Phi Delta Kappan magazine recently published an article we wrote about improving the Next Generation Science Standards, with the title above. The text begins:
If students in the United States master everything in the Next Generation Science Standards but learn nothing else about science, then they will graduate high school without knowing anything about immunization, viruses, antibodies, or vaccines, or about organizations such as the Centers for Disease Control and Prevention and the World Health Organization. They will never have been asked to investigate such topics as the efficacy of measles vaccine or the risks of vaping. They will never have been asked to read science-related books or articles in the popular press. Nor, for that matter, will they have been taught how to find reliable sources of information about science or how to evaluate and reject scientific misinformation, such as, for example, fringe theories about the origin of the 2019 novel coronavirus. And yet, these same students will have been required to master a host of more technical standards, such as learning to “use mathematical representations to support claims for the cycling of matter and flow of energy among organisms in an ecosystem,” even though few of them will ever use such knowledge.
In the middle of a devastating pandemic, is this the best set of national science education standards that the United States can muster? We don’t believe so, and we are not the only ones.
Since the standards were released, the National Science Teaching Association (NSTA) has issued position statements in 2016 and 2020 reiterating how important it is for students to learn about science “in the context of societal and personal concerns,” whether to inform their own health care decisions or to allow them to participate in public debates about vaccination requirements, the regulation of pesticides, online privacy protections, the importance of “social distancing,” or any number of other policy issues.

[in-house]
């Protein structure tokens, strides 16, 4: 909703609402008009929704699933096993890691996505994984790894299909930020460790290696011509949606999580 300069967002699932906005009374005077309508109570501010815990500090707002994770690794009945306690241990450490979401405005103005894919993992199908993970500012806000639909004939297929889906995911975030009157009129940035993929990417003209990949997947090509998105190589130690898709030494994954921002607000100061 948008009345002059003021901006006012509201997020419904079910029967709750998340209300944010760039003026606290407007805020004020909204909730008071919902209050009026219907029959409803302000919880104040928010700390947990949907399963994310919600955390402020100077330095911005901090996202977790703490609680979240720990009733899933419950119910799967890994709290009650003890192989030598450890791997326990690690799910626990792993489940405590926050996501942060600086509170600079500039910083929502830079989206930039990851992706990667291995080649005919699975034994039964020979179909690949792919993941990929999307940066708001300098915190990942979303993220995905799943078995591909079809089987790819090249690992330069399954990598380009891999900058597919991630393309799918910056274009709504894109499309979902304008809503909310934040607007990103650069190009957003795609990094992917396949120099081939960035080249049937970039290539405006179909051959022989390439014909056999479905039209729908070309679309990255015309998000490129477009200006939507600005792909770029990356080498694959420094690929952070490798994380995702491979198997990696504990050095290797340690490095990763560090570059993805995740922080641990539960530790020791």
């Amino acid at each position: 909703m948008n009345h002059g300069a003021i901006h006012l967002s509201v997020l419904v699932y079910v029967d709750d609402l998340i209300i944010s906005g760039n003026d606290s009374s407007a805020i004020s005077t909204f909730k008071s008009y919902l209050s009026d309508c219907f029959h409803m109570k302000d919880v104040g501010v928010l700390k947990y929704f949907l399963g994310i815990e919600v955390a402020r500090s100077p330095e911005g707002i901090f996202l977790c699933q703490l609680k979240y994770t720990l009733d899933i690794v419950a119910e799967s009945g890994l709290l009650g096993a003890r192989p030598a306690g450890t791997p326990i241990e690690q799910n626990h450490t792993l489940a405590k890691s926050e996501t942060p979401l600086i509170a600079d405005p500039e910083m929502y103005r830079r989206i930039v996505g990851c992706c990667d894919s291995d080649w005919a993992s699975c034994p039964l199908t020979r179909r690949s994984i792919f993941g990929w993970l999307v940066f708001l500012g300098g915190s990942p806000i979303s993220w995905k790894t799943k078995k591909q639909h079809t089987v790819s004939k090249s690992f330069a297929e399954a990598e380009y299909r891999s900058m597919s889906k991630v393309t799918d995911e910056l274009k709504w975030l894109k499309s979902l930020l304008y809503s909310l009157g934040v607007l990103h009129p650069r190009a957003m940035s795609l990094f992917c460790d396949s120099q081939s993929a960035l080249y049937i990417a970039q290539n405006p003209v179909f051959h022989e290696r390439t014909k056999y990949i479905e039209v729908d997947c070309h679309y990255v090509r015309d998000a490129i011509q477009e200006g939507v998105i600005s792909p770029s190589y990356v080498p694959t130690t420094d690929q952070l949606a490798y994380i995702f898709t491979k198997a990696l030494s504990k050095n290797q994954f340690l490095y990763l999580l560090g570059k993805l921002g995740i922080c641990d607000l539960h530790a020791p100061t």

Unfortunately, the NGSS does not include “societal and personal concerns” as priorities. We believe more students would be interested in science if their teachers taught the subject in the context of personal and societal concerns. Moreover, by adopting that approach the United States would educate a more scientifically literate population.
NSTA has largely done its part. Improving science education standards will require leadership at the state level and among other national organizations, including the National Research Council of the National Academies of Science. It was the NRC that developed A Framework for K-12 Science Education, which acted as a blueprint for the NGSS. Although the Framework prioritized teaching science in the context of societal and personal concerns, the NGSS largely abandoned that perspective. It is time for the NRC to weigh in.
We hope that the Kappan article attracts a large number of readers, from a wide variety of backgrounds, and not only science educators. As we wrote, “It is often said that war is too important to be left to the generals. One might add that science education is too important to be left to the scientists.”